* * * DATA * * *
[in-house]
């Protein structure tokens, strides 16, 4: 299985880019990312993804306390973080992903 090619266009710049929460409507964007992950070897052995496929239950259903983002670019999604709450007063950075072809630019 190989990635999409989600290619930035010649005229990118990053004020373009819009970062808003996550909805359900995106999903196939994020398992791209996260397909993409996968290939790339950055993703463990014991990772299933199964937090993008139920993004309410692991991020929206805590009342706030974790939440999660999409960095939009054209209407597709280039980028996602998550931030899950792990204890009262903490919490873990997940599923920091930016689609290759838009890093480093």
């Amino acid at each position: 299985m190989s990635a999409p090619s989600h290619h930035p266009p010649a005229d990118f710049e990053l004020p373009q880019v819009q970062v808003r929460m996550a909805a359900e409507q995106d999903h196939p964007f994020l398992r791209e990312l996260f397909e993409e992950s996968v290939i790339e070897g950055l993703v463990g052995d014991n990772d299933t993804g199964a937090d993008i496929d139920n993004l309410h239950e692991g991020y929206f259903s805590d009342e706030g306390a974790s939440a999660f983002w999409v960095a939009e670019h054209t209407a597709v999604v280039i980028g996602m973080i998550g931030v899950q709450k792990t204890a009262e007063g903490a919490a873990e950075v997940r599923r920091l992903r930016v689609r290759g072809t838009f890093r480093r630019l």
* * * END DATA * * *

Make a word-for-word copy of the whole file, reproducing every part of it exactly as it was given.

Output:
[in-house]
């Protein structure tokens, strides 16, 4: 299985880019990312993804306390973080992903 090619266009710049929460409507964007992950070897052995496929239950259903983002670019999604709450007063950075072809630019 190989990635999409989600290619930035010649005229990118990053004020373009819009970062808003996550909805359900995106999903196939994020398992791209996260397909993409996968290939790339950055993703463990014991990772299933199964937090993008139920993004309410692991991020929206805590009342706030974790939440999660999409960095939009054209209407597709280039980028996602998550931030899950792990204890009262903490919490873990997940599923920091930016689609290759838009890093480093």
């Amino acid at each position: 299985m190989s990635a999409p090619s989600h290619h930035p266009p010649a005229d990118f710049e990053l004020p373009q880019v819009q970062v808003r929460m996550a909805a359900e409507q995106d999903h196939p964007f994020l398992r791209e990312l996260f397909e993409e992950s996968v290939i790339e070897g950055l993703v463990g052995d014991n990772d299933t993804g199964a937090d993008i496929d139920n993004l309410h239950e692991g991020y929206f259903s805590d009342e706030g306390a974790s939440a999660f983002w999409v960095a939009e670019h054209t209407a597709v999604v280039i980028g996602m973080i998550g931030v899950q709450k792990t204890a009262e007063g903490a919490a873990e950075v997940r599923r920091l992903r930016v689609r290759g072809t838009f890093r480093r630019l």